Reply
  12. Pingback: Tiny House Design , Archive » Is a Travel Trailer a Tiny House?

  13. jeff

    http://www.ontariolandowners.ca/ People in ontario should look at this web site and find out about land patent grants. Over the past years our government has invoked an over whelming number of statutory environmental restrictions and conservation protection initiatives in the name of the “public good”. While as the OLA, like most are not against the spirit of these designations we also recognize the need for balance and the need to protect the minority from considerable ongoing injustice. Most of these cookie cutter directives do not recognize, acknowledge or respect the land title and tenure awarded to the private landowner particularly rural land (though for example crown land patents) whose lives and property are and will be directly impacted. The Ontario government is side stepping “expropriation” by enacting “Partial” taking of property, which occurs when the title remains with the landowner but the use and value are established through bureaucratic legislation, policies or laws. Clearly, there is no protection for the landowner for his private investment, provisions for appeal at government expense or process for recovery of operational or capital losses arising from these restrictions.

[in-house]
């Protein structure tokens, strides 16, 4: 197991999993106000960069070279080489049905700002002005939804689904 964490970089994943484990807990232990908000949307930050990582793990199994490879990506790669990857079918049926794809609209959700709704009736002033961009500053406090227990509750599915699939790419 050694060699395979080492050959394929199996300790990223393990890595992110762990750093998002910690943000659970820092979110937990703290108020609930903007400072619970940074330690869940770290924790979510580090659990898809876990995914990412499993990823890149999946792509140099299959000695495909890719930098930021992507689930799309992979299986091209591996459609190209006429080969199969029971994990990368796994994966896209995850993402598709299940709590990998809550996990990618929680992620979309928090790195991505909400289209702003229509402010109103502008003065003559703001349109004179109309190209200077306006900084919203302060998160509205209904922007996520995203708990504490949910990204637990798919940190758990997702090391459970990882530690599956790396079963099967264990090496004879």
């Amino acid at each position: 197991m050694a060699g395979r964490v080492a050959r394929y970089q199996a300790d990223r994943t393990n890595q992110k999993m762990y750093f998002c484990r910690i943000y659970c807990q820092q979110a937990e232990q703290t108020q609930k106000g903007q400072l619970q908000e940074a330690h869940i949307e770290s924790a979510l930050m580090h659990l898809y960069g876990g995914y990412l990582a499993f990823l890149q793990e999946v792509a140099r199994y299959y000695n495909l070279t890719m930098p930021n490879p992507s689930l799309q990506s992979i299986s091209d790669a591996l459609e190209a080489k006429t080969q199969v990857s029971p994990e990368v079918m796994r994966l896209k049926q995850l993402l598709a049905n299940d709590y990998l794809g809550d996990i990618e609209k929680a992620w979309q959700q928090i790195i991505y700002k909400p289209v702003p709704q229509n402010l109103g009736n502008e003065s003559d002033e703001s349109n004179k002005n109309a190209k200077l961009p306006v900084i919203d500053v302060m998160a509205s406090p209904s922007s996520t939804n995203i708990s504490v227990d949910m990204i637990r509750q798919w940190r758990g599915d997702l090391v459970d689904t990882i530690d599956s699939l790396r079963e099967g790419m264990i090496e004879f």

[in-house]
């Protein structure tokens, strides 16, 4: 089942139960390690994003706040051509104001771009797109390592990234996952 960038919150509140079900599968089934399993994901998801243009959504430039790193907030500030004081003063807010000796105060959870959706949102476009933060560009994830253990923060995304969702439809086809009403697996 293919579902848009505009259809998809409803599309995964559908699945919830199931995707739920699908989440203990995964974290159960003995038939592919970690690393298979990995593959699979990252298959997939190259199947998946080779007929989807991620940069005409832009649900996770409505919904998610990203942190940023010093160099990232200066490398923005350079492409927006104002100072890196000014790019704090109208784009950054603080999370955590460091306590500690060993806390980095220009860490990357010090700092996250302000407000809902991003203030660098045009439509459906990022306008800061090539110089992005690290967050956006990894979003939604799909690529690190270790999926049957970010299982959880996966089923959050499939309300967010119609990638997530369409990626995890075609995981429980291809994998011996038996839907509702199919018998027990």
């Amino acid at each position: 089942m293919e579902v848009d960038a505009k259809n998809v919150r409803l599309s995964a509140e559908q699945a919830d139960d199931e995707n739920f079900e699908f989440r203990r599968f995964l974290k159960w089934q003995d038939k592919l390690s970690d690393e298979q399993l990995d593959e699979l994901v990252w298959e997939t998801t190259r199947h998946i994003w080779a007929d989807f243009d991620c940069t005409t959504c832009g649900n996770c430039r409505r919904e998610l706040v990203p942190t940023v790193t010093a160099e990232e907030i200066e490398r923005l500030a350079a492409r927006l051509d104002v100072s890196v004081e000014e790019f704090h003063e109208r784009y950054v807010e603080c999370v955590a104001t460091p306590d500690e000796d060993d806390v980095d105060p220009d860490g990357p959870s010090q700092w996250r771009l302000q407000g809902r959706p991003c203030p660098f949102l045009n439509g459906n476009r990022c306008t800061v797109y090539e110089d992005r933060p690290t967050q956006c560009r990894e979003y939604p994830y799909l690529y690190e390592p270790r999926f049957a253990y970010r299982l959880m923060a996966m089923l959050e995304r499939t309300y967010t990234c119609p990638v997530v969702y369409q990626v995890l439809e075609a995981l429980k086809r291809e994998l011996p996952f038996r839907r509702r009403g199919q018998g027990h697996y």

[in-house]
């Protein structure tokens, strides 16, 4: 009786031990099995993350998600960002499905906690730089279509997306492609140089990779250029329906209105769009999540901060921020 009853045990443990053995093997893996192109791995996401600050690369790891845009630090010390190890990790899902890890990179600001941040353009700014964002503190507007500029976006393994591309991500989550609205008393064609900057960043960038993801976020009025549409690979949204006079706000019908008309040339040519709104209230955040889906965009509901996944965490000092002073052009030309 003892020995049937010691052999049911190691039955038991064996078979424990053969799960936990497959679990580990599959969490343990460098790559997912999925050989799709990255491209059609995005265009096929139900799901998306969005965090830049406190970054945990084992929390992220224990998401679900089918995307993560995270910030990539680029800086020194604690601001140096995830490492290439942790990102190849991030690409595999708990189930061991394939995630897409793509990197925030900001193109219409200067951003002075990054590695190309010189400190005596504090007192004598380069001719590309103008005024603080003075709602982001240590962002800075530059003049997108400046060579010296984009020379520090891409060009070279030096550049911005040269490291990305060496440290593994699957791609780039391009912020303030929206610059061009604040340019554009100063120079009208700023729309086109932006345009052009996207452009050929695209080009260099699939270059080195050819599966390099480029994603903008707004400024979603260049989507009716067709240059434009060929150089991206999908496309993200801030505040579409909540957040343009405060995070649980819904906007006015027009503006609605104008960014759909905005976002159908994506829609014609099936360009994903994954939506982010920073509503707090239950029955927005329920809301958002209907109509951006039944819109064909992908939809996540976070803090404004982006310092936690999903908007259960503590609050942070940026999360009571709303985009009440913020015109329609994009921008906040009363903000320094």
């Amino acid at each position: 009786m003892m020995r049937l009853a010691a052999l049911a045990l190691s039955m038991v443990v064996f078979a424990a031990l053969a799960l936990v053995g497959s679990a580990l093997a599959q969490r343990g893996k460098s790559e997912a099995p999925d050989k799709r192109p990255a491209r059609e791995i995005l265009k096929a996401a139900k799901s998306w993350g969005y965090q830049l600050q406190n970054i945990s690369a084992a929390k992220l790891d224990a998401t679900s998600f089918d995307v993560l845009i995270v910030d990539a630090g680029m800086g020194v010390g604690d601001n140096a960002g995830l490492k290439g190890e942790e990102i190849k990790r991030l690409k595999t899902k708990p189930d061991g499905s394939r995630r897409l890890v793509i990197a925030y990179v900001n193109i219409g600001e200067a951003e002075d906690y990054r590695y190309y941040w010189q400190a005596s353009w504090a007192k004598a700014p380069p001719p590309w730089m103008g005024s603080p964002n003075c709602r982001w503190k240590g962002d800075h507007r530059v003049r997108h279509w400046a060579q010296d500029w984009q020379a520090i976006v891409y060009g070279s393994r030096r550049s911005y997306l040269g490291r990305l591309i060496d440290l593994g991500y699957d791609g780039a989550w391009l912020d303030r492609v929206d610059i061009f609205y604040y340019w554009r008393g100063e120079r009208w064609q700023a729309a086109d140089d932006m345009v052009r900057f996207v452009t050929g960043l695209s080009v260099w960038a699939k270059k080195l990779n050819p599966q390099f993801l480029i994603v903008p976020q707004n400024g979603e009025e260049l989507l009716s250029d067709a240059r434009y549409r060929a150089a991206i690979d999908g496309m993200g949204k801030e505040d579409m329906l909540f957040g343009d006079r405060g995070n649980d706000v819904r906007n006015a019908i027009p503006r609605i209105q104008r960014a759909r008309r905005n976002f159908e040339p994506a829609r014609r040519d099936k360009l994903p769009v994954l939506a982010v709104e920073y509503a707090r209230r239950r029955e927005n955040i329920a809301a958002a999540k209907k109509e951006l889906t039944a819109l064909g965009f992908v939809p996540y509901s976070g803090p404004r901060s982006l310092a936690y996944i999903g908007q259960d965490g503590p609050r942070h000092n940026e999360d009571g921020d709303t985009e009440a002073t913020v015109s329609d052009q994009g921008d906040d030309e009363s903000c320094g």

Reply
  14. Cheryl